Jump back in time to that era with the Beatles were just getting started and ready to appear on the Ed Sullivan Show, when Poodle skirts were things of the past, boy bands were just beginning to make headlines and crowd Elvis Presley from the top of the charts, and an up-and-coming group, Forever Plaid was ready to make their mark in the music industry.Never heard of Forever Plaid? Well, that’s because they really didn’t exist but the current show at the Chestnut fine arts Center in Olathe, Kansas celebrates what would have been their crowning achievement had they really lived and had they really died. Forever Plaid opened at the Chestnut on October 31, that’s right, Halloween. What could be better than spirits returning to the earth to provide merriment and entertainment for two hours?
Gary Wesche and Brad Zimmerman, directors, assembled the talented quartet that portrays the boy band, in the forms of Patrick Lewallen ( Smudge), Andrew Schmidt ( Frankie), Zak Smith (Sparky), and Tom Vendafreddo ( Jinx). Their harmonies and timing carried the show with panache and flair when each brought a character twist to the individual being portrayed. Lewallen wore horn-rimmed, black framed, thick glasses and couldn’t ever seem to move the same direction as the rest of the boys. Zak Smith’s character kept the group’s focus with his drive for perfection and the idea that all will be fine. Zak Smith created a very animated character who added many smiles and physical comedy to the show. Vendafreddo used a combo of great singing and hilarious facial expressions to keep him involved with the show. Together, all four provided an unforgettable evening of late 50s and early 60s music.
The quartet, backed by a three-piece combo of Brad Zimmerman on piano, Danny Kaul, bass, and Garett Heinz, percussion, belted out hit after hit from the bygone times and helped audiences remember Perry Como, Ford Motor Company’s Mercury theme song, and the Sunday night national family hour of variety, The Ed Sullivan Show.
The show keeps audiences recalling and silently singing along with the music, and the quartet’s performance of the music adds new dimension to old standards without straying too far from the originals that so many remember and love. Fifties phenomenon, Johnny Ray’s “Cry” allowed Vendafreddo to cut loose with a similar version and not risk trying to imitate the legendary songbird’s original hit. Likewise, Lewallen took the Tony Bennett early triumph, “Rags to Riches” and gave it a new delivery without straying far from the Bennett recording.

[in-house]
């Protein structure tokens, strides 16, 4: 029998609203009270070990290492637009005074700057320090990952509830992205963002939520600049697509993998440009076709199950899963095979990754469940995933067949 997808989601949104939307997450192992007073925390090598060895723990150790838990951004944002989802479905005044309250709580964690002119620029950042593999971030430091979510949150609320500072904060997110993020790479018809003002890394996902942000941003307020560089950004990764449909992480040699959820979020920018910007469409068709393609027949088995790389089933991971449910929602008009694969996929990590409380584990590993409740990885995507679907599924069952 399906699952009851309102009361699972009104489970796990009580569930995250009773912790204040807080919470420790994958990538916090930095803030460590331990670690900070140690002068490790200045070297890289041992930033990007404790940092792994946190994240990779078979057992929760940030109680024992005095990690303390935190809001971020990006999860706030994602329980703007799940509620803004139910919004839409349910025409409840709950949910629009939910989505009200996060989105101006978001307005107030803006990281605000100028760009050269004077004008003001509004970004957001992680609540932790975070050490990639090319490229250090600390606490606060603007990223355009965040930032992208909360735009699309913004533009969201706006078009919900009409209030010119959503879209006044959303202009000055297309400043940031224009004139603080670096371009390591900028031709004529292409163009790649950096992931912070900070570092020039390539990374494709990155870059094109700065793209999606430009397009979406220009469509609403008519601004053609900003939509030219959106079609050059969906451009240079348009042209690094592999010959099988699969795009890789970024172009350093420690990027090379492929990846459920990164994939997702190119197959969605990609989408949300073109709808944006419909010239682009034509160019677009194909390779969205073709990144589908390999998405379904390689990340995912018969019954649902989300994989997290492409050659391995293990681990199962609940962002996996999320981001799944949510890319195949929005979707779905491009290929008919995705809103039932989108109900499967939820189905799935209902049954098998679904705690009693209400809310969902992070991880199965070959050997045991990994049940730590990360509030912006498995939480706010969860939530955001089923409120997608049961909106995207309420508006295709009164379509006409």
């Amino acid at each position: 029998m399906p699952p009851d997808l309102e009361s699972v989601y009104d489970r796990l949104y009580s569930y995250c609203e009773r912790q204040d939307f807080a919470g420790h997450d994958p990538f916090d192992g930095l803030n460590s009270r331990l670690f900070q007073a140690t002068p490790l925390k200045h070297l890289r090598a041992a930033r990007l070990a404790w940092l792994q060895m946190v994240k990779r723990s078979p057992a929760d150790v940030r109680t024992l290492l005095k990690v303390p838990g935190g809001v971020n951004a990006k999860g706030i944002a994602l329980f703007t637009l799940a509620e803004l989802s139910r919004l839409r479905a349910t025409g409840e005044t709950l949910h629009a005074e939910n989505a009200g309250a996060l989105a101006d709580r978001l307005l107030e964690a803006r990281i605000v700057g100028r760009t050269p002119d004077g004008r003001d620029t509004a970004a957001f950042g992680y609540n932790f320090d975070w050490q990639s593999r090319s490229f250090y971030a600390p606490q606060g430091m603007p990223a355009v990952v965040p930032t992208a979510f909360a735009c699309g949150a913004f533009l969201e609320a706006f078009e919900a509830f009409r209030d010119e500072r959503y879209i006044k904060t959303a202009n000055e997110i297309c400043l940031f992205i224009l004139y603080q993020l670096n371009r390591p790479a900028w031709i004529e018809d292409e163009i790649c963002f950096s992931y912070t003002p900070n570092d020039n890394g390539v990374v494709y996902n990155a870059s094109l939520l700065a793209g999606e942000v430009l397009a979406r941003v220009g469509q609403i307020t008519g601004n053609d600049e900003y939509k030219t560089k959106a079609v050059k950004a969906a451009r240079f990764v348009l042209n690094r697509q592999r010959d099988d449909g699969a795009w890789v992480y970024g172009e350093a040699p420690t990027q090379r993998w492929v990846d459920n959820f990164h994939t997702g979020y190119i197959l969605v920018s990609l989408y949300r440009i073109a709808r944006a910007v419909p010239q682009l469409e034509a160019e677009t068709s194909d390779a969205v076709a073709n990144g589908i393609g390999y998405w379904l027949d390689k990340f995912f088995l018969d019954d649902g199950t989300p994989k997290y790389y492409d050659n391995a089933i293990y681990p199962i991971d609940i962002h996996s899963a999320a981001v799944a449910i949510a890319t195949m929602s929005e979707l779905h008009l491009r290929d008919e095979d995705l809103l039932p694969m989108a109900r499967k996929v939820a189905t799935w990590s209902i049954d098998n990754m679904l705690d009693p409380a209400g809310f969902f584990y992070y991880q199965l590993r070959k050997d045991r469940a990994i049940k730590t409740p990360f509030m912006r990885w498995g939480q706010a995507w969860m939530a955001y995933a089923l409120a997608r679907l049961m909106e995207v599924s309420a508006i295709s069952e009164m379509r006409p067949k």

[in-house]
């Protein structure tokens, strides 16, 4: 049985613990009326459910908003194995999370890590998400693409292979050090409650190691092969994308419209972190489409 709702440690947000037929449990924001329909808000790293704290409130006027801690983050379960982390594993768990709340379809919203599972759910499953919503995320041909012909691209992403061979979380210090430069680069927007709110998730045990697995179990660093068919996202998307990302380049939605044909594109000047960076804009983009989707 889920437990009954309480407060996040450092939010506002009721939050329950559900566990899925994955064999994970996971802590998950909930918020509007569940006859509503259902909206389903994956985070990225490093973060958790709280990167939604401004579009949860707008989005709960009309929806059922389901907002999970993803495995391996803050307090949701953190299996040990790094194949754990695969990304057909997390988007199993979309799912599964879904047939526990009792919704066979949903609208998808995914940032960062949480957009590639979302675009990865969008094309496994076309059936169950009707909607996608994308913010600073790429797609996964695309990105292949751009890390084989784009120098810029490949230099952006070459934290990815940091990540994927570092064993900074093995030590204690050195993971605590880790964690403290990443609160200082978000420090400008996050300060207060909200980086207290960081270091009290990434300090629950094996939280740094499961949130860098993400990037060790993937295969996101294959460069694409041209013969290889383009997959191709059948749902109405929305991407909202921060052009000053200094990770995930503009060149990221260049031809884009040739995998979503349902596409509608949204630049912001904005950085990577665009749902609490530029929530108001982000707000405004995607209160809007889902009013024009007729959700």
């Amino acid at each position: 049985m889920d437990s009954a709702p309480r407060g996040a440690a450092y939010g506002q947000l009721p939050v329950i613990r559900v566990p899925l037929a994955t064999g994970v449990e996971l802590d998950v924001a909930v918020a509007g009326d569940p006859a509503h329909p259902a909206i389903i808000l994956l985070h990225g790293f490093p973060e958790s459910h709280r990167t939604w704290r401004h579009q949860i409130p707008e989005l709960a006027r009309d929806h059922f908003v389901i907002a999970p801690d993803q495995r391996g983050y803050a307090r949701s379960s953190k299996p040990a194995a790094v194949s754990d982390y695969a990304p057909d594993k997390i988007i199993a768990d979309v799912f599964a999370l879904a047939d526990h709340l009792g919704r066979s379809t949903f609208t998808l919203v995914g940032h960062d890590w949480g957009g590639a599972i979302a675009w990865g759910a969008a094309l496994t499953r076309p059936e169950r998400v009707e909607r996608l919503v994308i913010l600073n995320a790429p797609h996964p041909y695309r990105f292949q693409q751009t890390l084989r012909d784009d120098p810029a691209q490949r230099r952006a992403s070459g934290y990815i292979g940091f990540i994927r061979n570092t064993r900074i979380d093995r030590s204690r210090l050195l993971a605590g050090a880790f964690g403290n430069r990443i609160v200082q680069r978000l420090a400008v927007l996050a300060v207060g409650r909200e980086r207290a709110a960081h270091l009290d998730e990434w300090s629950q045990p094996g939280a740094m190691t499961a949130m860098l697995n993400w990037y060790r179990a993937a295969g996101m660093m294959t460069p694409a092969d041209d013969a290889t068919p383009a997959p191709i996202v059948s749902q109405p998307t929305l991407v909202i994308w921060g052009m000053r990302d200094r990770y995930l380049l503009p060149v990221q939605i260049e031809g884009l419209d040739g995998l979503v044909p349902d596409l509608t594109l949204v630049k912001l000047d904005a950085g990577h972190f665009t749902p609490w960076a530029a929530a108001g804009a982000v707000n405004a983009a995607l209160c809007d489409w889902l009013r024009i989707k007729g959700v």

Just knowing Forever Plaid relives the memories of famous music from the pre-Beatles era allows audiences to know the kind of music they hear as the evening progresses. Such standards as “Three Coins in the Fountain,” “Gotta Be This or That,” Moments to Remember,” No Not Much,” “Cry,” “Sixteen Tons,” “Chain Gang,” and more fill the first hour of the show, along with the story that strings the show together.
Act II contains “ShaBoom,” “Heart and Soul,” Lady of Spain,” Shangri-La,” “Rags to Riches,” and more. A brief look at The Ed Sullivan Show draws lots of laughs from the audience as well.
Forever Plaid strays from the customary evenings presented by The Chestnut Fine Arts Center, in that it is a book show with a script that the four young men follow that also tells the story of the fictitious group. As such, the keyboard skills of Zimmerman, the percussion of Heinz, and the bass of Kaul do not get the chance to shine as they can. All three talented musicians can do far more than Forever Plaid asks of them.
As for the four performers, each brings his own stamp to his role. Each gives a funny performance. Each provides comedy throughout the show. Together, they astound the audience with their harmonies and timing. Demand a great performance from each and they will serve it up beyond expectations.
Watching four young men who probably never heard the songs before their auditions and rehearsals bring a smile to those in the audience who lived though those songs. The boys deliver great music with their own twists and upbeat arrangements. Even though they hold no life-connection with the music, they perform admirably. They are great performers.
Forever Plaid runs through Dec. 15 at The Chestnut Fine Arts Center in Olathe, KS. For more information call the theater at 913.7764-2121. or visit the website: chestnutfinearts.com. Tickets will go fast.